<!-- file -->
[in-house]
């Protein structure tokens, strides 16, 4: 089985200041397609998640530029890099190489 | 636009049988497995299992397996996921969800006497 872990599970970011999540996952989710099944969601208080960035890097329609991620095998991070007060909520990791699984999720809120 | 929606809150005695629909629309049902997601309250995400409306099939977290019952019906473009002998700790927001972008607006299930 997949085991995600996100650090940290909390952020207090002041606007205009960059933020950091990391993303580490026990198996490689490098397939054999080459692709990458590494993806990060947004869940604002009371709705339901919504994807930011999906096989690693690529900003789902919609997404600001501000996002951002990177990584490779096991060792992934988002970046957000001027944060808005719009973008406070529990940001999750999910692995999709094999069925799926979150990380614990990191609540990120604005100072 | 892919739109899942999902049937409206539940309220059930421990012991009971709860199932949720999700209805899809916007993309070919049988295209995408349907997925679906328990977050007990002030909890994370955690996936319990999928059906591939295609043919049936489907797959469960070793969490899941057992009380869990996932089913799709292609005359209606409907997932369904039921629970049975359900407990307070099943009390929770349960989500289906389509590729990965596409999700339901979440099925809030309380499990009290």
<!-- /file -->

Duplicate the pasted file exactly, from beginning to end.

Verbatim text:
[in-house]
């Protein structure tokens, strides 16, 4: 089985200041397609998640530029890099190489 | 636009049988497995299992397996996921969800006497 872990599970970011999540996952989710099944969601208080960035890097329609991620095998991070007060909520990791699984999720809120 | 929606809150005695629909629309049902997601309250995400409306099939977290019952019906473009002998700790927001972008607006299930 997949085991995600996100650090940290909390952020207090002041606007205009960059933020950091990391993303580490026990198996490689490098397939054999080459692709990458590494993806990060947004869940604002009371709705339901919504994807930011999906096989690693690529900003789902919609997404600001501000996002951002990177990584490779096991060792992934988002970046957000001027944060808005719009973008406070529990940001999750999910692995999709094999069925799926979150990380614990990191609540990120604005100072 | 892919739109899942999902049937409206539940309220059930421990012991009971709860199932949720999700209805899809916007993309070919049988295209995408349907997925679906328990977050007990002030909890994370955690996936319990999928059906591939295609043919049936489907797959469960070793969490899941057992009380869990996932089913799709292609005359209606409907997932369904039921629970049975359900407990307070099943009390929770349960989500289906389509590729990965596409999700339901979440099925809030309380499990009290």